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cooltd825
25th January 2008, 04:49 AM
Okay, for the record I've only been using Linux for a week and I'm already having a lot of issues. I started out with Ubuntu 7.10. A great OS, right? Well, there's a driver compatibility issue with my Nvidia card and it seems unavoidable at this point. So i installed PCLinuxOS. The drivers installed great, but it just seemed incomplete. There were problems with the window manager also.

Anyway, so I decided to try out F8. After downloading 3.7GB, I installed it this morning and put the drivers on. Ran perfectly, compiz and everything. I was even able to play Enemy Territory: Quake Wars, and to my surprise, it ran better than it does on the Vista partition on my HDD, and my wireless internet connected just fine.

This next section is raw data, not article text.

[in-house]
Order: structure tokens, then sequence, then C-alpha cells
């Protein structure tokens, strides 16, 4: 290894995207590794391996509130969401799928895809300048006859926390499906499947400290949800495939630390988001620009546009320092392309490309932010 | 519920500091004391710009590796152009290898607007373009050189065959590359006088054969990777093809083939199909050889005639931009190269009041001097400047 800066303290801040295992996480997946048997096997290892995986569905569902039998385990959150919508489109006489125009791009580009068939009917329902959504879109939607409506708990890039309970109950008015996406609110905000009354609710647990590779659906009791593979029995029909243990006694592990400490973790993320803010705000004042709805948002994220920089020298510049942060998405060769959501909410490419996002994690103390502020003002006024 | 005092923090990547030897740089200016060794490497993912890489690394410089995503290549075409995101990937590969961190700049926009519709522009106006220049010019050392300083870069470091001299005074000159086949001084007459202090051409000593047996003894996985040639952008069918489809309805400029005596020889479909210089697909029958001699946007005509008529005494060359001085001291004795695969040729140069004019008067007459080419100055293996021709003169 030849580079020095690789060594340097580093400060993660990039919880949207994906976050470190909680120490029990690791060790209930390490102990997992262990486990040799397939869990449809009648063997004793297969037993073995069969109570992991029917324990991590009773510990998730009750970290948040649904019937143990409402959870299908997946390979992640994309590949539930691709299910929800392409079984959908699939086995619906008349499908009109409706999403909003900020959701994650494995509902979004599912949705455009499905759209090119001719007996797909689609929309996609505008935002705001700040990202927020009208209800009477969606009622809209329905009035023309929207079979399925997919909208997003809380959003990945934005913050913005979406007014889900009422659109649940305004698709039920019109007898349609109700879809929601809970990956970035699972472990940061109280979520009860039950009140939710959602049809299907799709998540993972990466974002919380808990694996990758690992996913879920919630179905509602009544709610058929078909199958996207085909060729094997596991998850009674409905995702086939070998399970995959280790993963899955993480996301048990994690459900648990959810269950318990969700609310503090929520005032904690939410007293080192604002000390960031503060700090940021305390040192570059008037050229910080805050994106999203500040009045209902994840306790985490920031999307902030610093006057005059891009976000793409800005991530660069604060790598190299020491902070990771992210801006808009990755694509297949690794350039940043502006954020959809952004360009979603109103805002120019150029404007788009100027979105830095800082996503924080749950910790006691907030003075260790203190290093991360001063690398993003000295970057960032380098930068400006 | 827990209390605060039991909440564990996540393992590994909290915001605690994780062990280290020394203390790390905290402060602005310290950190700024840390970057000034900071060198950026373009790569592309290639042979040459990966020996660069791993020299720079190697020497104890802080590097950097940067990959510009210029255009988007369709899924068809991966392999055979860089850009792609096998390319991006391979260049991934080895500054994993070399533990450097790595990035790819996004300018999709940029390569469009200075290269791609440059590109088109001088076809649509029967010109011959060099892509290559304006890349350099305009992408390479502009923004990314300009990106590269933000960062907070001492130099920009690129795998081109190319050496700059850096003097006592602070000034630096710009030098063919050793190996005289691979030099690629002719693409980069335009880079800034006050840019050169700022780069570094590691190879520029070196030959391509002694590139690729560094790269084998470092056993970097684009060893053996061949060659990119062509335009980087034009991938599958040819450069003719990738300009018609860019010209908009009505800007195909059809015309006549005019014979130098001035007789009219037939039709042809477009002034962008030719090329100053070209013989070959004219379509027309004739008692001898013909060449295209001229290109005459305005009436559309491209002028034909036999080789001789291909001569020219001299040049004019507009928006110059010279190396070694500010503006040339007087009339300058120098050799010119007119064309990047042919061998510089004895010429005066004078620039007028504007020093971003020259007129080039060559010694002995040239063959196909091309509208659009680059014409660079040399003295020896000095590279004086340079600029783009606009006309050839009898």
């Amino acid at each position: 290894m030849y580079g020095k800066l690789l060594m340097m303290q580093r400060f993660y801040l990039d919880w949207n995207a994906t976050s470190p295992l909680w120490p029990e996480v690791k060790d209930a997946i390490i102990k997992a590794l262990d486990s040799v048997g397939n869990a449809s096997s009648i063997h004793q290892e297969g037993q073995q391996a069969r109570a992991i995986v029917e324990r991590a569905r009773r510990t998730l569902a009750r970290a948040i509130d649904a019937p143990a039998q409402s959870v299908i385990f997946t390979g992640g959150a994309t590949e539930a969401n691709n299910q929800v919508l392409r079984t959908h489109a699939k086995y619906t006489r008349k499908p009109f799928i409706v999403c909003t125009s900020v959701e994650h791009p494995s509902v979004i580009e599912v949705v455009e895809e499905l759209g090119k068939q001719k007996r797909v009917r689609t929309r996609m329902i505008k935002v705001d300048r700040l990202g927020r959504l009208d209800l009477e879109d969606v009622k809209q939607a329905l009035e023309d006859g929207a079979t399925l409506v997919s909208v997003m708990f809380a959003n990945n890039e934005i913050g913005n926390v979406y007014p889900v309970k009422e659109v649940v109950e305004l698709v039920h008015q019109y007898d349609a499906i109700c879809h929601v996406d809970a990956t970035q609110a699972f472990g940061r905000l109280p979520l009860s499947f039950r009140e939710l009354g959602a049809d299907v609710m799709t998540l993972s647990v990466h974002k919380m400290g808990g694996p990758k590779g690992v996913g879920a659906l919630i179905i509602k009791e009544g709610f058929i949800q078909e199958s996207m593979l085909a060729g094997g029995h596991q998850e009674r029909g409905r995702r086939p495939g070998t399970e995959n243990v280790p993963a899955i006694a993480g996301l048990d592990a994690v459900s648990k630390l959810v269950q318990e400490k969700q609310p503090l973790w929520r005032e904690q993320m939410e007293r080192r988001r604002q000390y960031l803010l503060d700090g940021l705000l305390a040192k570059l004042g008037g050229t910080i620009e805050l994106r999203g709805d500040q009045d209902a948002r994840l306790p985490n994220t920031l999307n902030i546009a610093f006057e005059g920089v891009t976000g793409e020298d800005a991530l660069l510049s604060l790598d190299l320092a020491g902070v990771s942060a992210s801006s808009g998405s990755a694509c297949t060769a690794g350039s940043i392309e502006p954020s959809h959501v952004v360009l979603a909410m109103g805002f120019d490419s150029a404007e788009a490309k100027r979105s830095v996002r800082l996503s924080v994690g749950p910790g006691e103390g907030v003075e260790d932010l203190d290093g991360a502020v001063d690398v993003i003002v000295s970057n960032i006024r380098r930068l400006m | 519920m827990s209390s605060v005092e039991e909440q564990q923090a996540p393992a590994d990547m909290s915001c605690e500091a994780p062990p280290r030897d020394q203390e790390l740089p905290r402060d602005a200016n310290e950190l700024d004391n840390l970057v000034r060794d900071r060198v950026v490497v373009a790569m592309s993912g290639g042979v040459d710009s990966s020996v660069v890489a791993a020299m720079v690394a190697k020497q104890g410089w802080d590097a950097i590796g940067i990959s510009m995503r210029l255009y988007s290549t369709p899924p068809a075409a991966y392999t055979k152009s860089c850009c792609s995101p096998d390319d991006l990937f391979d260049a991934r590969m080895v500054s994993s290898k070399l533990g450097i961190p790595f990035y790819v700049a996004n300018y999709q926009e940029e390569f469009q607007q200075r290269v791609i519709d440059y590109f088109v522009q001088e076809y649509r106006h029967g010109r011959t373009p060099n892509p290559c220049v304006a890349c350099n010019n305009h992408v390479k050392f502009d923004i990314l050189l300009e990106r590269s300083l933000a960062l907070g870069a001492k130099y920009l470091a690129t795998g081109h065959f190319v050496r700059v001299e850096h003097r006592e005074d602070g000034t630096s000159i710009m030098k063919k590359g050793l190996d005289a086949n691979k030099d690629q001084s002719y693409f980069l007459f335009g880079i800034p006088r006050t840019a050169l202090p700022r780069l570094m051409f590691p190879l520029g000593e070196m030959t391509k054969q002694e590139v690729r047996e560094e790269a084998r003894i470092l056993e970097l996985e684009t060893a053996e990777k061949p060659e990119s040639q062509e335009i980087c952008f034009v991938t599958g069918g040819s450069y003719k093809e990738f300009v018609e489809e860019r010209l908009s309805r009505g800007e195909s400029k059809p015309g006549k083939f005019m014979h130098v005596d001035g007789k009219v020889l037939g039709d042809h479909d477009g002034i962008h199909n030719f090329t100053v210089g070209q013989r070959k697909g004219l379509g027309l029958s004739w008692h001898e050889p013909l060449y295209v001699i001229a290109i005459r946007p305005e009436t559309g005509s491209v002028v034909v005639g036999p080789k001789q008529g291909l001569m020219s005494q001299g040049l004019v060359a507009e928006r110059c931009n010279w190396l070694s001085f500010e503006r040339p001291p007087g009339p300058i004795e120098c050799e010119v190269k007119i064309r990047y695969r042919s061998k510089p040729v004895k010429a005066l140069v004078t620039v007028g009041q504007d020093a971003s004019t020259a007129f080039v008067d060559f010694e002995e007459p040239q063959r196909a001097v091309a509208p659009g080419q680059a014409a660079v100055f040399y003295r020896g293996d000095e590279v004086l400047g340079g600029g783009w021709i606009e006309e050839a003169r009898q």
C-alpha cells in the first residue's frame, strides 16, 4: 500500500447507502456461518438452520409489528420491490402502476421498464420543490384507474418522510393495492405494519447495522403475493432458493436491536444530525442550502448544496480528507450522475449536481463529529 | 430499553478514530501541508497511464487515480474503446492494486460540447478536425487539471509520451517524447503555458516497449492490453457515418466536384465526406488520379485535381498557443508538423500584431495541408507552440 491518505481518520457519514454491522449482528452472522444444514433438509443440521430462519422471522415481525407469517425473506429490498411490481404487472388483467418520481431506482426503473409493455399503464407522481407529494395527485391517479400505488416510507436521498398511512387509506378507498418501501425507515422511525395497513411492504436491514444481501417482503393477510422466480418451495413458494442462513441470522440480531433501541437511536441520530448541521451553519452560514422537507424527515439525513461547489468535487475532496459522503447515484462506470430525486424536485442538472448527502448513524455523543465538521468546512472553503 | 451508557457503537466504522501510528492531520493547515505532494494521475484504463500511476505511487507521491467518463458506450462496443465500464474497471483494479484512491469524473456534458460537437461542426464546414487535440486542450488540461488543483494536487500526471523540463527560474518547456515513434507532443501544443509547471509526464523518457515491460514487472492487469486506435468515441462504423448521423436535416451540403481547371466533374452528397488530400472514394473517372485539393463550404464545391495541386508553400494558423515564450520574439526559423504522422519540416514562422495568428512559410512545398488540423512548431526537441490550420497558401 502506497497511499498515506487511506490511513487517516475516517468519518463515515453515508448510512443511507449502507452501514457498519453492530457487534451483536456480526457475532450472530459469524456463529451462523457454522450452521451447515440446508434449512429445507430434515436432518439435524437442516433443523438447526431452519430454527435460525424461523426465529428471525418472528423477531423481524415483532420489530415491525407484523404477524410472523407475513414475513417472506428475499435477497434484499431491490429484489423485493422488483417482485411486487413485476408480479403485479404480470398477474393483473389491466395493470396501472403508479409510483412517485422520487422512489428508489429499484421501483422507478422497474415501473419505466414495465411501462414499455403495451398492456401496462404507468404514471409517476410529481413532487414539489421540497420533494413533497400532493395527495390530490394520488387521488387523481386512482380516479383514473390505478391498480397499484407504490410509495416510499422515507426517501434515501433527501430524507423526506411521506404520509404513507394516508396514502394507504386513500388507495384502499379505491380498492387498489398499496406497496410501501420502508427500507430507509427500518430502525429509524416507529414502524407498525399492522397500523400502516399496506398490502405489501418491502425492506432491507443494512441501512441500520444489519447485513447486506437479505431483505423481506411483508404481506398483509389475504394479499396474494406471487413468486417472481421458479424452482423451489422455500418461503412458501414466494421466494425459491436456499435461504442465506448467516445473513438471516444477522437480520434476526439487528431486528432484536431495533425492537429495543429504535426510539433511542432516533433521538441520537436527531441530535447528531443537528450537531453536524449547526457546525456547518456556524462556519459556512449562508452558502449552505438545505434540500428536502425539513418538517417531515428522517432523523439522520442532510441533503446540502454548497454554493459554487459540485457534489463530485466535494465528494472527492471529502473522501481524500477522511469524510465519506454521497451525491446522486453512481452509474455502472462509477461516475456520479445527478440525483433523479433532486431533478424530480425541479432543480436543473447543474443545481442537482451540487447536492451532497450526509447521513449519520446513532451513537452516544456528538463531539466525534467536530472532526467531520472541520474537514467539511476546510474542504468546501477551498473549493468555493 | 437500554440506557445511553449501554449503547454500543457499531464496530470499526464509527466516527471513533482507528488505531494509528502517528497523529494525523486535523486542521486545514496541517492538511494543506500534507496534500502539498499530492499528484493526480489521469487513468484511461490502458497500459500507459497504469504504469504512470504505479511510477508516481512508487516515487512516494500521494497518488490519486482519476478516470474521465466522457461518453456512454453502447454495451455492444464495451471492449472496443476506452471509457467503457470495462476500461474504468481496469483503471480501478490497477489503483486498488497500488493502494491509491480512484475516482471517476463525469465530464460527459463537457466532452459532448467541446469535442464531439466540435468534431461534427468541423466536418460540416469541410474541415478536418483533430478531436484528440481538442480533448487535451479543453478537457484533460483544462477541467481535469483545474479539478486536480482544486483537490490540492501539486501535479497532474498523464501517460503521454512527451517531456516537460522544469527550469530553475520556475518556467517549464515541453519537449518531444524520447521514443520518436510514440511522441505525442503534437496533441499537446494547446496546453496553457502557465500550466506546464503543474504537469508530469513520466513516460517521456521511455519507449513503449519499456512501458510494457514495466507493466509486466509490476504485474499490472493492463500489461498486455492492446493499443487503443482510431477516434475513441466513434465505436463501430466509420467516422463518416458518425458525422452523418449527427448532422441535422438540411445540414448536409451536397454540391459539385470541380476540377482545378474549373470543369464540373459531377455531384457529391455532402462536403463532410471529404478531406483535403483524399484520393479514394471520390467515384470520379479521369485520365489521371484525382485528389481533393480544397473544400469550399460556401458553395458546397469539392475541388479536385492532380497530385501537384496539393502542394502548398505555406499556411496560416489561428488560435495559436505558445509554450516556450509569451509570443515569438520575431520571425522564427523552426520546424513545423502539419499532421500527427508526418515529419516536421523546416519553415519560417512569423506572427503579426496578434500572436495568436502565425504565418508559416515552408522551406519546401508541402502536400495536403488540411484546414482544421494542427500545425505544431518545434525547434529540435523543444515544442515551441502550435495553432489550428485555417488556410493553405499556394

But then comes the trouble... It said there were some package updates to be made, so I let it do its thing. I noticed that it was updating the kernel, but i just let it go. After everything installed, it asked me if I wanted to reboot. I did, but while it was booting up it failed to connect my wireless network. Then the X system starting going crazy and I had to reconfigure it. Right now I can boot into Fedora 8, but the wireless adaptor can't obtain an IP address and my Nvidia driver won't enable, no matter how much I try, redownloading the driver and things like that. Not only that, but all my windows are missing the "minimize, maximize, and exit" buttons. This is frustrating!!! I was able to get this OS running just fine, but then it went and updated itself and now it's less stable than a gymnast on a balance beam during the San Francisco earthquake.